Meanwhile, thieves have managed to get their hands on more than 100 million credit card numbers and PINs from Target and Neiman Marcus. Lots of cyber thieves operate in the former Soviet republics, so maybe that new sports car in Baku or that night on the town in Sofia is courtesy of your hard-earned savings.

It’s not just the government and thieves who take advantage of the web’s weird combination of opacity and insecurity; Google, Apple, Facebook, Microsoft and other tech companies repurpose our phones and tablets into tracking and monitoring devices. Google, for one, makes a lot of money gathering information from us and selling it to advertisers. The free conveniences we enjoy—email, endless web browsing, cats and all sorts of gossip—are not, in fact, free. They are merely clever trade-offs for information about you. In return for access to much of the world’s knowledge, we hand over valuable personal information about everything we believe, everything we’re curious about, everything we desire or fear—everything that makes us who we are, at least to the retailers, advertisers and secret government agencies on the receiving end.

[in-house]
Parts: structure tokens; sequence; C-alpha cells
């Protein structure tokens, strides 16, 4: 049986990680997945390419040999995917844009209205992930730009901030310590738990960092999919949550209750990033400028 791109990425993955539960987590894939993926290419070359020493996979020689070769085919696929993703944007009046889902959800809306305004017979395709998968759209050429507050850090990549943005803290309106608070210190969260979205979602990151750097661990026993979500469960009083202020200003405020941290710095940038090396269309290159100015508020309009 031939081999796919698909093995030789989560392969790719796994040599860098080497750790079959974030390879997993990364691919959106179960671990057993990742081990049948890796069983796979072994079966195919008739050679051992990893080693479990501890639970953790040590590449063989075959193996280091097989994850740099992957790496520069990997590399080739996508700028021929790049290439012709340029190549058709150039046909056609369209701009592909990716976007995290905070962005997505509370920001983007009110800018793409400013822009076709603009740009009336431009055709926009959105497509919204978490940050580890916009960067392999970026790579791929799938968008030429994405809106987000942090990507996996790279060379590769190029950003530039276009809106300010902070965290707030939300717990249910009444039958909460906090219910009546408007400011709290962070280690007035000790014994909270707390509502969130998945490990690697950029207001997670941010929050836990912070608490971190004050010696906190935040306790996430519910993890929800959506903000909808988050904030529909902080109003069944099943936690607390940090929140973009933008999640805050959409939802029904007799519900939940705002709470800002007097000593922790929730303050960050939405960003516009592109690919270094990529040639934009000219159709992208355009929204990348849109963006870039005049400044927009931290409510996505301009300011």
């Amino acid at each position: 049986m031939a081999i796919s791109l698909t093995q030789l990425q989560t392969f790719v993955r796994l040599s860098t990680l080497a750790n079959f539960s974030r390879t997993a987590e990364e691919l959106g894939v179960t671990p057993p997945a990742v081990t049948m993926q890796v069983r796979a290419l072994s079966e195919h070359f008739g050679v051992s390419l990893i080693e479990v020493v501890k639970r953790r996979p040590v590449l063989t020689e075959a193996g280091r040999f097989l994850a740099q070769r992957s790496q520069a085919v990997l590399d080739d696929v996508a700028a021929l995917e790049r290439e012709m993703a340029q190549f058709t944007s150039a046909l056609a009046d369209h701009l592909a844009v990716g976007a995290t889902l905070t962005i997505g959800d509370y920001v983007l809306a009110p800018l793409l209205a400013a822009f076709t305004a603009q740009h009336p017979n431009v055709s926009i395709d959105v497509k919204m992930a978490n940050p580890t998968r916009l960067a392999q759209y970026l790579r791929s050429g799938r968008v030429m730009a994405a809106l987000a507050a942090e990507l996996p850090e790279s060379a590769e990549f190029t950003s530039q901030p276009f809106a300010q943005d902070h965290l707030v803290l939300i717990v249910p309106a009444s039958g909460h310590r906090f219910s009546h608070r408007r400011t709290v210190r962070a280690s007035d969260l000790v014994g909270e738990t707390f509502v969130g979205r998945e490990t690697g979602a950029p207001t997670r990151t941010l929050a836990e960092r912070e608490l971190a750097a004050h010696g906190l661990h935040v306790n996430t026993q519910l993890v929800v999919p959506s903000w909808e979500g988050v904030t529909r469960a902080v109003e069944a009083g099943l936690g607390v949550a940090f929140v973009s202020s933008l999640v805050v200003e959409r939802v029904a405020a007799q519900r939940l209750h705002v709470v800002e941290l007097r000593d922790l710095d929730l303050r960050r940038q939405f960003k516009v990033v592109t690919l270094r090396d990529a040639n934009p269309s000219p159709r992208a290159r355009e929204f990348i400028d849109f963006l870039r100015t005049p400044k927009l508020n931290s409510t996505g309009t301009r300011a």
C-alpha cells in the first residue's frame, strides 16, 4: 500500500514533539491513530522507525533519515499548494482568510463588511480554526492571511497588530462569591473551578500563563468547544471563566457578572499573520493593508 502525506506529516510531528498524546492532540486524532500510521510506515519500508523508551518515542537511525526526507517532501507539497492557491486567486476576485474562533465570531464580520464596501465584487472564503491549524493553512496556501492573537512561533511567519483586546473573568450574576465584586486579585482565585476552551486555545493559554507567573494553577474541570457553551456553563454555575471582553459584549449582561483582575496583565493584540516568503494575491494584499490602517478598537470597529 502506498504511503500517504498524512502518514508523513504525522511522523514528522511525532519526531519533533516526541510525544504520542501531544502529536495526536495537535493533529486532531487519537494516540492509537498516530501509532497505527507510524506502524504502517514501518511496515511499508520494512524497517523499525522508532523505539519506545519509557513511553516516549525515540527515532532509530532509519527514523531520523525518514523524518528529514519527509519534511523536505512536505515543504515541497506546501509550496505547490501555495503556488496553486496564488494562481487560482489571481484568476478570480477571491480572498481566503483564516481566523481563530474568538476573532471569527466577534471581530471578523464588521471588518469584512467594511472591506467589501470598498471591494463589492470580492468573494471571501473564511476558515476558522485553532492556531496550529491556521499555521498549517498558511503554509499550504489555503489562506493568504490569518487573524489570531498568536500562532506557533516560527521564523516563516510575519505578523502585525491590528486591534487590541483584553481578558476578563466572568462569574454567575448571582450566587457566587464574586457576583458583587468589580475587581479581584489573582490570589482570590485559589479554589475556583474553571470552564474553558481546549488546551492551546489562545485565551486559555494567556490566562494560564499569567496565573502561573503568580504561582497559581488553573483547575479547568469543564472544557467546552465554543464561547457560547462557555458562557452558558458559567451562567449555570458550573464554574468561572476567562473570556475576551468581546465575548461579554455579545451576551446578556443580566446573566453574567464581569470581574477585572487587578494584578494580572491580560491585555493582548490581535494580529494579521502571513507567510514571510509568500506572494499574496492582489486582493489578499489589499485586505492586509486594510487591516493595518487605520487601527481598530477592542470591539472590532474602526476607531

It is we who are being sold.

Trading our privacy for the convenience of a Google search is not so different from giving up constitutionally protected freedoms in exchange for the “security” that our government claims to offer. At least with Google and other tech services we know we’re getting something; whether we actually are more secure because of the NSA’s surveillance is an unresolved question. We are frequently told that this indiscriminate data collection has produced valuable results, but those results are “secret,” so you’ll just have to trust the government. I’m not saying we don’t need strong security measures to protect us from lunatics, but this dragnet surveillance has gone way beyond meeting that need.

Cyber thieves, for their part, don’t offer the average Internet user anything in return—not only that, but they make money selling information about the security gaps they find to the U.S. government. It’s an open question whether the government actually wants to patch up those holes and make the Internet more secure. For now, it’s in its interest to keep these holes open—available for future use but secret. And we know how good the government is at keeping secrets.